The day Akemi and I first visited the Tufts campus in October 2007 happened to be during one of their dining hall “apple weeks.” Every fall, Tufts dining services brings in bushels and bushels filled with heritage varieties from local New England farms. In the midst of this beautiful display they set out bubbling hot caramel sauce and a buffet of every imaginable topping. We conveniently forgot we are a dentist’s family and exercised great restraint in eating only one each. Akemi weighed the college variables for several more months after that visit, but the caramel apples remained a small fun point in favor of Tufts. I hope while she’s back there, she’ll manage the time to go apple-picking herself.

For many years, we enjoyed the apples which Bing’s grandfather Hin grew in his Palo Alto backyard. He also grafted an apple tree of his own concoction in Bing’s parents’ yard which still yields red apples on one side and green apples on the other. One of our landscaping priorities when we moved into this Howard Street house was to plant an “Anna” apple tree, a low-chill variety suited for our climate.

Whereas Gung Gung Hin’s apples are abundant and small, great for applesauce, our apples are few but large. Crisp with good flavor, we savor eating each one. Throughout the summer, I check on the tree now and then to look for the little hard spheres of bright green, and watch them grow and start to deepen in color.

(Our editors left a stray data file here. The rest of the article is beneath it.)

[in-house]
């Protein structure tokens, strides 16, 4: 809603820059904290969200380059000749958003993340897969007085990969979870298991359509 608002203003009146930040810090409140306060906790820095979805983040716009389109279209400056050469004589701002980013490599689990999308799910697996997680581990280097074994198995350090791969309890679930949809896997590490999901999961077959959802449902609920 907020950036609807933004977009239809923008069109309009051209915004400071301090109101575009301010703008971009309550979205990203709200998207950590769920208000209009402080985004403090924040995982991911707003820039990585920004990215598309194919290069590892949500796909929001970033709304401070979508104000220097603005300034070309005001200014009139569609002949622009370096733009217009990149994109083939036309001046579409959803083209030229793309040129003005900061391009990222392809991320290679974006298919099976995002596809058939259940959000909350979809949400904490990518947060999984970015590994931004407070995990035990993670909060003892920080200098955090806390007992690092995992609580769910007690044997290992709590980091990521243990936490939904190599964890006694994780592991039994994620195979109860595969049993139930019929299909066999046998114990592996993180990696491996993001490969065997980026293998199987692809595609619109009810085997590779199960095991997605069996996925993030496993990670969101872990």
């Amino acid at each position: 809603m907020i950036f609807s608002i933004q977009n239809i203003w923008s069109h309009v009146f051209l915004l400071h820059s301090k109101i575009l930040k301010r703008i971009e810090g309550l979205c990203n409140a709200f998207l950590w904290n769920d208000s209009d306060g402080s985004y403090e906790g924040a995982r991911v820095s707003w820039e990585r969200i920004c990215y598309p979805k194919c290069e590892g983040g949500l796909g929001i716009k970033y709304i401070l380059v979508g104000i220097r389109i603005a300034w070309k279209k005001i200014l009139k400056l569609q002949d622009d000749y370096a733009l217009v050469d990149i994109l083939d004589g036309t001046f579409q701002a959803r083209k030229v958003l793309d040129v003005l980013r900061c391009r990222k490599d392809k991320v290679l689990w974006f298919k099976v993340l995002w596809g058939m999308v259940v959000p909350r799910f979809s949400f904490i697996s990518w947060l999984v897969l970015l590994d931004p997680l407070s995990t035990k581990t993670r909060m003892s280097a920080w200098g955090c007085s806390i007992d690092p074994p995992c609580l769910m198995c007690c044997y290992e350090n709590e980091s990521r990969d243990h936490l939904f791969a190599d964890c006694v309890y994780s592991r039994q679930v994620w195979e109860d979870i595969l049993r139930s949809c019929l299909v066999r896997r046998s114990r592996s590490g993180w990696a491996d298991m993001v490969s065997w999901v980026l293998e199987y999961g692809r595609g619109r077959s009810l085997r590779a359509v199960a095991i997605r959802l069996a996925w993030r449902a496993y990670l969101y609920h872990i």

So you might imagine my dismay to see a couple of these prized apples in the courtyard, half-eaten with tell-tale grooves from squirrel teeth. Moreover, this squirrel had the audacity to leave one of them on the armrest of our outdoor bench under the oak tree, as if to rub it in that he likes dining al fresco in the courtyard, too. That does it! Out came the fruit picker. No more apples for these squirrels; they can go back to eating grapefruit.

So on this first day of autumn, I guess I can say I went apple-picking. Today’s heat and humidity did not exactly put me in a fall mood; I could only conjure in my imagination some bracing New England weather and fall foliage scenery. But I have a few nice apples in my refrigerator now, and, as opposed to the squirrels, I might be willing to share them with you. Maybe.

Monday, September 19, 2011

Monday, September 19, 2011

One of my life’s greatest experiences began with a small enough request.